You can tell that they’re coming by the music seeping into the air, the notes lingering like a scent that you can almost recognize. You’ll follow it just to know, because otherwise it nudges at a corner of your brain, reminding you to notice it. When they arrive, you can just follow the stream of people headed toward them, the crowd clustering around the sounds.
You can try to push up to the front if you like, but people are so tightly packed that you’re risking an elbow to some of your softer parts. Everyone stands still, locked in place, reaching for the music that chimes and jangles through the mob of people. You can feel it rising through your bones and spreading through your blood until the melody runs through your veins and makes your heart beat faster.
You can hear them play for a while, and then they go. It seems like forever when you’re in the middle of it, the music stretching like some vast landscape where the grass rustles and the streams murmur, the leaves swish against each other and the birds offer an occasional cascade of notes. The sweetness of it fills your chest with a warm pressing joy.
You can listen to it rapt, your lips moving without your realizing it, your eyes closed. When your eyelids blink open you see the men on stage as they play. They are wearing buttoned shirts and jeans, and their eyes are open. They stare at the people, eyes searching, lips parted. They look entirely ordinary. Your eyes slip shut again and the sound builds again to a glorious height. It stretches again forever. The music surrounds you, overwhelms you, drowns you in beauty. When it ends the silence is emptier than anything you have ever heard.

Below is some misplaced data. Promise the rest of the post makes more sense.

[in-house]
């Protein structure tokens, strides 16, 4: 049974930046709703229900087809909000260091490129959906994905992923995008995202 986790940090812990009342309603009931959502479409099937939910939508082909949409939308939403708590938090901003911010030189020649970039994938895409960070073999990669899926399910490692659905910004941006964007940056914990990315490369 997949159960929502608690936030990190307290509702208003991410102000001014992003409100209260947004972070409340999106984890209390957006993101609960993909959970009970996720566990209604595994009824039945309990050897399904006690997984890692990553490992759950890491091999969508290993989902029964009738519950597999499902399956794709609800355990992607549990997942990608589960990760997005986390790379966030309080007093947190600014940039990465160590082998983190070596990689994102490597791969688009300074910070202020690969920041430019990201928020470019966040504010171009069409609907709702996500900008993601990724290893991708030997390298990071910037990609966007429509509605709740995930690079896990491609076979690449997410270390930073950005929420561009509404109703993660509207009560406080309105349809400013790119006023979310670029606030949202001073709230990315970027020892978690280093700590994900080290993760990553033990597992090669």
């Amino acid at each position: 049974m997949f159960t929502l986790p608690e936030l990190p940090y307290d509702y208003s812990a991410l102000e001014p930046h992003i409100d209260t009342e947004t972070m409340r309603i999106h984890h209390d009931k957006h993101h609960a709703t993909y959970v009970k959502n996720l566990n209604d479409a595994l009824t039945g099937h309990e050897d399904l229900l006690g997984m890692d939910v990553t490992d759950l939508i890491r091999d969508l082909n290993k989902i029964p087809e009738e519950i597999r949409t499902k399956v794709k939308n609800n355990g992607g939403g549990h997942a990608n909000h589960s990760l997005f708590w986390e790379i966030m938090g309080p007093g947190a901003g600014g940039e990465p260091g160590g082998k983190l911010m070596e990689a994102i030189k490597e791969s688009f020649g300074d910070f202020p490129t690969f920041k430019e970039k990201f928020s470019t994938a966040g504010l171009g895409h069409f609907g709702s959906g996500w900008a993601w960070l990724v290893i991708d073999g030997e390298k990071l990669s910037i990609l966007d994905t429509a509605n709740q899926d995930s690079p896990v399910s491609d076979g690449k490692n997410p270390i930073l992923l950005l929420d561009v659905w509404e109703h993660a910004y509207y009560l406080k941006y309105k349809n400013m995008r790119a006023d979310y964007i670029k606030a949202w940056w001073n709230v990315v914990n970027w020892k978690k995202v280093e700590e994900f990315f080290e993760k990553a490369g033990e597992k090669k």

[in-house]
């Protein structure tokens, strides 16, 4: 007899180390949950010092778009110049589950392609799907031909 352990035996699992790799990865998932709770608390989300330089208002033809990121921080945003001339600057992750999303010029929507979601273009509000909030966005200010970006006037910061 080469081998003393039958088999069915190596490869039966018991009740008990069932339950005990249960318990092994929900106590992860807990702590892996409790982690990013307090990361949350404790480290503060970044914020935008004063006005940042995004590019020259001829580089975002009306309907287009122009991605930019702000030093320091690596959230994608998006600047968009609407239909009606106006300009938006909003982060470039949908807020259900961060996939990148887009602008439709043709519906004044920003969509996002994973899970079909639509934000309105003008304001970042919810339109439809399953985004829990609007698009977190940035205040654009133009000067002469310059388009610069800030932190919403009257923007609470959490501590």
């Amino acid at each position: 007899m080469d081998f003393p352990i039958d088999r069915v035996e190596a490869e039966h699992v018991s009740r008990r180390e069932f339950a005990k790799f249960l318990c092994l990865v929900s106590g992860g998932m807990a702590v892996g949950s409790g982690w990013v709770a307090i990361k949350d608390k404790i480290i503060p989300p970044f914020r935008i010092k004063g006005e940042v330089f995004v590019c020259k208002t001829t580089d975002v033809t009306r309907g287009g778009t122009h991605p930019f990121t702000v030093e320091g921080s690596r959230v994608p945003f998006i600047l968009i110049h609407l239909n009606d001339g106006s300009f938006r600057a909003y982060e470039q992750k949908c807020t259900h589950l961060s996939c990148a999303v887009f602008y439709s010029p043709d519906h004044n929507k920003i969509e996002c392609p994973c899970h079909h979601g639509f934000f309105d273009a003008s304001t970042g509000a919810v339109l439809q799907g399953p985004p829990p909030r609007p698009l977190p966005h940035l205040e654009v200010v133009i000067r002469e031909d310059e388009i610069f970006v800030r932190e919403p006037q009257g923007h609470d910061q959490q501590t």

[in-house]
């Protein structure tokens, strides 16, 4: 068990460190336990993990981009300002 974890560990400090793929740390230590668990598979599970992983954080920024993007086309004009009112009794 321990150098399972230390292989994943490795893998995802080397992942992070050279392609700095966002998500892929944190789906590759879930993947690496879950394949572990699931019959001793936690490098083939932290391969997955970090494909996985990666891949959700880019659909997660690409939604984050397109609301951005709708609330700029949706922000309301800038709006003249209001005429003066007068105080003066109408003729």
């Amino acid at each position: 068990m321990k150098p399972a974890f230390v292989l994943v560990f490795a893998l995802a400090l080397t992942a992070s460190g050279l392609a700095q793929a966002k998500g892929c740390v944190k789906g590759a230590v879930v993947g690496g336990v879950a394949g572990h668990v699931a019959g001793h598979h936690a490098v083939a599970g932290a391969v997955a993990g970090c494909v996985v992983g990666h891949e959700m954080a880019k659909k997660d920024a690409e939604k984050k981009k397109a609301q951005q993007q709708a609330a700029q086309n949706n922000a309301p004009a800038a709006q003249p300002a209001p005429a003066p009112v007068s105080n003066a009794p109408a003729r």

You can tell when they’ve gone by the sudden absence of people who are usually there. The old lady isn’t at the grocery check-out line anymore, the librarian is missing, the banker who eats a sleepy lunch at the corner diner has left the plastic stool empty and you can see the dimple on the cushion where he’s sat every day for twelve years. You can watch them go, but that’s boring. Men with suitcases trundling behind them walk in a little clump. It’s more interesting to watch the trail of people following them.
You can count them, but you’ll get tired before you reach the end. They link their arms together and walk on, some with bright sure steps and some dragging their feet, undecided, still thinking of the leftover burgers they abandoned in their refrigerators.
You can watch them all and wonder, and ask yourself if you should go too. They’re all listening, all straining for the music, and humming along with the sound. Together the caravan of people builds into a great round well of song, so many voices twining together. They walk endlessly, singing, dreaming.